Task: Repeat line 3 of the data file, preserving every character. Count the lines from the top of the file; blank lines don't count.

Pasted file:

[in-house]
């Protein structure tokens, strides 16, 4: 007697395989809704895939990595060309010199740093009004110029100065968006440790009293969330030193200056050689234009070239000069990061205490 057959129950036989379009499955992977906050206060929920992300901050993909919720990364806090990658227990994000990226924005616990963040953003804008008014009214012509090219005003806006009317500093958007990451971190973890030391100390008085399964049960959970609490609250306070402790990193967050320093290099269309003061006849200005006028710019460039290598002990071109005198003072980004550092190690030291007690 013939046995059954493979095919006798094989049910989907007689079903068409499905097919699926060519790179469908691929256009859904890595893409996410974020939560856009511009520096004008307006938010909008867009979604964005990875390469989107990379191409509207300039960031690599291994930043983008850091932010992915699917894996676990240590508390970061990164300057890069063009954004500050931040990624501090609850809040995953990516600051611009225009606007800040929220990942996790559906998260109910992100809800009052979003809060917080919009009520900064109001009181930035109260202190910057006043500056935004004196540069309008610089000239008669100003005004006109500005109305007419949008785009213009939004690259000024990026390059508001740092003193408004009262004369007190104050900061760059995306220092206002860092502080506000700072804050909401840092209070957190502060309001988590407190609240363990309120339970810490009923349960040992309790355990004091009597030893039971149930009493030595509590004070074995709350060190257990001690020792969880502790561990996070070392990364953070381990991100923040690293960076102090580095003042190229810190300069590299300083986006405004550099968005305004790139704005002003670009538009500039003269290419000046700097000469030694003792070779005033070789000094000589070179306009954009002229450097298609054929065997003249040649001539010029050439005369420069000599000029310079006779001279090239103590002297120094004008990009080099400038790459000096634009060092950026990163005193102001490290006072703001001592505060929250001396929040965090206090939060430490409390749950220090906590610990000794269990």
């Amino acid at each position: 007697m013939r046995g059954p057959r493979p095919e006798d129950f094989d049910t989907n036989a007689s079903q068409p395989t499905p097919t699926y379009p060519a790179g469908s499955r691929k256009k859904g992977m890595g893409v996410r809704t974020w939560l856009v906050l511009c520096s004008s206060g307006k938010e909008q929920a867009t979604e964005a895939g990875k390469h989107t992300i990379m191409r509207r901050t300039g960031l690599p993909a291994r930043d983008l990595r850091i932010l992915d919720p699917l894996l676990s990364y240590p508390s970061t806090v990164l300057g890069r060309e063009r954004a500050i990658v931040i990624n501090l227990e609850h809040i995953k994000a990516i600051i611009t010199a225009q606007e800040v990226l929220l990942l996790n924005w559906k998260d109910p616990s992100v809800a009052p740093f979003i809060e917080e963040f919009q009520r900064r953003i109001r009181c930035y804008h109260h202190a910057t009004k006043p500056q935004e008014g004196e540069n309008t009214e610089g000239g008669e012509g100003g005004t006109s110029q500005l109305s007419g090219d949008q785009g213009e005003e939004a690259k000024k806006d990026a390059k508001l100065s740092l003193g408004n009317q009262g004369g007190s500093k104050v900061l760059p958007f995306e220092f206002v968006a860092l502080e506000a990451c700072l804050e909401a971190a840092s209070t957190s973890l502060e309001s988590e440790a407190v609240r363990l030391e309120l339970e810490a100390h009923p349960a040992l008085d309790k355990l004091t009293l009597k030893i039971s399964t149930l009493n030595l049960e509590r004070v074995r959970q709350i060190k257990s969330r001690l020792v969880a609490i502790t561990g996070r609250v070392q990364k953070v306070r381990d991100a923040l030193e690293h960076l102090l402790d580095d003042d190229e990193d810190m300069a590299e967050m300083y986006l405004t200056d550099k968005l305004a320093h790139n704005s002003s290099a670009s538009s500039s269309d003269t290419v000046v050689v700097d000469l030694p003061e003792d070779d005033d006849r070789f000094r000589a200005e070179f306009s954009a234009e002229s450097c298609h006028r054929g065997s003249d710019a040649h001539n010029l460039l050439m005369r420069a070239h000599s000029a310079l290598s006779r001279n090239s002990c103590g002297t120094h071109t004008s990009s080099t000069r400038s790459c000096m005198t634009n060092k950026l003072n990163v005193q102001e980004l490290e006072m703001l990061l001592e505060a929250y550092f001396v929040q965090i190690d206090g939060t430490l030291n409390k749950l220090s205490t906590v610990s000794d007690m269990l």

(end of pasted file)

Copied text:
């Amino acid at each position: 007697m013939r046995g059954p057959r493979p095919e006798d129950f094989d049910t989907n036989a007689s079903q068409p395989t499905p097919t699926y379009p060519a790179g469908s499955r691929k256009k859904g992977m890595g893409v996410r809704t974020w939560l856009v906050l511009c520096s004008s206060g307006k938010e909008q929920a867009t979604e964005a895939g990875k390469h989107t992300i990379m191409r509207r901050t300039g960031l690599p993909a291994r930043d983008l990595r850091i932010l992915d919720p699917l894996l676990s990364y240590p508390s970061t806090v990164l300057g890069r060309e063009r954004a500050i990658v931040i990624n501090l227990e609850h809040i995953k994000a990516i600051i611009t010199a225009q606007e800040v990226l929220l990942l996790n924005w559906k998260d109910p616990s992100v809800a009052p740093f979003i809060e917080e963040f919009q009520r900064r953003i109001r009181c930035y804008h109260h202190a910057t009004k006043p500056q935004e008014g004196e540069n309008t009214e610089g000239g008669e012509g100003g005004t006109s110029q500005l109305s007419g090219d949008q785009g213009e005003e939004a690259k000024k806006d990026a390059k508001l100065s740092l003193g408004n009317q009262g004369g007190s500093k104050v900061l760059p958007f995306e220092f206002v968006a860092l502080e506000a990451c700072l804050e909401a971190a840092s209070t957190s973890l502060e309001s988590e440790a407190v609240r363990l030391e309120l339970e810490a100390h009923p349960a040992l008085d309790k355990l004091t009293l009597k030893i039971s399964t149930l009493n030595l049960e509590r004070v074995r959970q709350i060190k257990s969330r001690l020792v969880a609490i502790t561990g996070r609250v070392q990364k953070v306070r381990d991100a923040l030193e690293h960076l102090l402790d580095d003042d190229e990193d810190m300069a590299e967050m300083y986006l405004t200056d550099k968005l305004a320093h790139n704005s002003s290099a670009s538009s500039s269309d003269t290419v000046v050689v700097d000469l030694p003061e003792d070779d005033d006849r070789f000094r000589a200005e070179f306009s954009a234009e002229s450097c298609h006028r054929g065997s003249d710019a040649h001539n010029l460039l050439m005369r420069a070239h000599s000029a310079l290598s006779r001279n090239s002990c103590g002297t120094h071109t004008s990009s080099t000069r400038s790459c000096m005198t634009n060092k950026l003072n990163v005193q102001e980004l490290e006072m703001l990061l001592e505060a929250y550092f001396v929040q965090i190690d206090g939060t430490l030291n409390k749950l220090s205490t906590v610990s000794d007690m269990l």